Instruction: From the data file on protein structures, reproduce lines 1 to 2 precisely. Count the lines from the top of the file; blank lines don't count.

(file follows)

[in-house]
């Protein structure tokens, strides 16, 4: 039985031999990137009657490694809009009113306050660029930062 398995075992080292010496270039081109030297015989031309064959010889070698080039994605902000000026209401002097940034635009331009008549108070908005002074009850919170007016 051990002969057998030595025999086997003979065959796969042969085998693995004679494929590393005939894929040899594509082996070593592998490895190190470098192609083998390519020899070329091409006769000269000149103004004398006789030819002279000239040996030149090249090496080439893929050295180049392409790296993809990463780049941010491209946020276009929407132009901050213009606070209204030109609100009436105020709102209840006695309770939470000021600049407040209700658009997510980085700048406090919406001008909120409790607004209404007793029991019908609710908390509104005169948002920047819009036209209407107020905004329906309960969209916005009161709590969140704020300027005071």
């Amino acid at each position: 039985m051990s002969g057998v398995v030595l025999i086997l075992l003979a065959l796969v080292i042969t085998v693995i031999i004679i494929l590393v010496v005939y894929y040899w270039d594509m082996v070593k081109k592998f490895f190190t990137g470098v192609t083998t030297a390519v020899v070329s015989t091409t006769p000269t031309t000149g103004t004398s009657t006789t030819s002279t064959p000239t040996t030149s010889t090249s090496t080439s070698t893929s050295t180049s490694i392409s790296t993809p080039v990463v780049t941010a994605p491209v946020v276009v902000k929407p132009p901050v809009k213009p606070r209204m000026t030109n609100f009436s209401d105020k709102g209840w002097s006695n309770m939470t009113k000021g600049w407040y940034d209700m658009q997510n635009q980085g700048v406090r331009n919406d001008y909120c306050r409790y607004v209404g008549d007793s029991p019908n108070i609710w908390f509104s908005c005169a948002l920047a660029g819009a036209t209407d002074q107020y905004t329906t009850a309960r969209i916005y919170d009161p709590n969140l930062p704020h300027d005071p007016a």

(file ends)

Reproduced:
[in-house]
């Protein structure tokens, strides 16, 4: 039985031999990137009657490694809009009113306050660029930062 398995075992080292010496270039081109030297015989031309064959010889070698080039994605902000000026209401002097940034635009331009008549108070908005002074009850919170007016 051990002969057998030595025999086997003979065959796969042969085998693995004679494929590393005939894929040899594509082996070593592998490895190190470098192609083998390519020899070329091409006769000269000149103004004398006789030819002279000239040996030149090249090496080439893929050295180049392409790296993809990463780049941010491209946020276009929407132009901050213009606070209204030109609100009436105020709102209840006695309770939470000021600049407040209700658009997510980085700048406090919406001008909120409790607004209404007793029991019908609710908390509104005169948002920047819009036209209407107020905004329906309960969209916005009161709590969140704020300027005071």